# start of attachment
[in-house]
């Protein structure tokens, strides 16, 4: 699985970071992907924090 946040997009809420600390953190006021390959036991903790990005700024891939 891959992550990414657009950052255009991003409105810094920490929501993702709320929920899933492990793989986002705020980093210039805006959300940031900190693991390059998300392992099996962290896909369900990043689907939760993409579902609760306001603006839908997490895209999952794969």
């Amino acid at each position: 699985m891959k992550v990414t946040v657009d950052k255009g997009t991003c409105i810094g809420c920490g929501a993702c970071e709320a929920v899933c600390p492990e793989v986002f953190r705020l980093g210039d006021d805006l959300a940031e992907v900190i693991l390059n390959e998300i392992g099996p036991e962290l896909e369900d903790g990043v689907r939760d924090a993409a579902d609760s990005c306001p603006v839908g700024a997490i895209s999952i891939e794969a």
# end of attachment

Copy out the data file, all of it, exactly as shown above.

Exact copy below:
[in-house]
């Protein structure tokens, strides 16, 4: 699985970071992907924090 946040997009809420600390953190006021390959036991903790990005700024891939 891959992550990414657009950052255009991003409105810094920490929501993702709320929920899933492990793989986002705020980093210039805006959300940031900190693991390059998300392992099996962290896909369900990043689907939760993409579902609760306001603006839908997490895209999952794969």
């Amino acid at each position: 699985m891959k992550v990414t946040v657009d950052k255009g997009t991003c409105i810094g809420c920490g929501a993702c970071e709320a929920v899933c600390p492990e793989v986002f953190r705020l980093g210039d006021d805006l959300a940031e992907v900190i693991l390059n390959e998300i392992g099996p036991e962290l896909e369900d903790g990043v689907r939760d924090a993409a579902d609760s990005c306001p603006v839908g700024a997490i895209s999952i891939e794969a």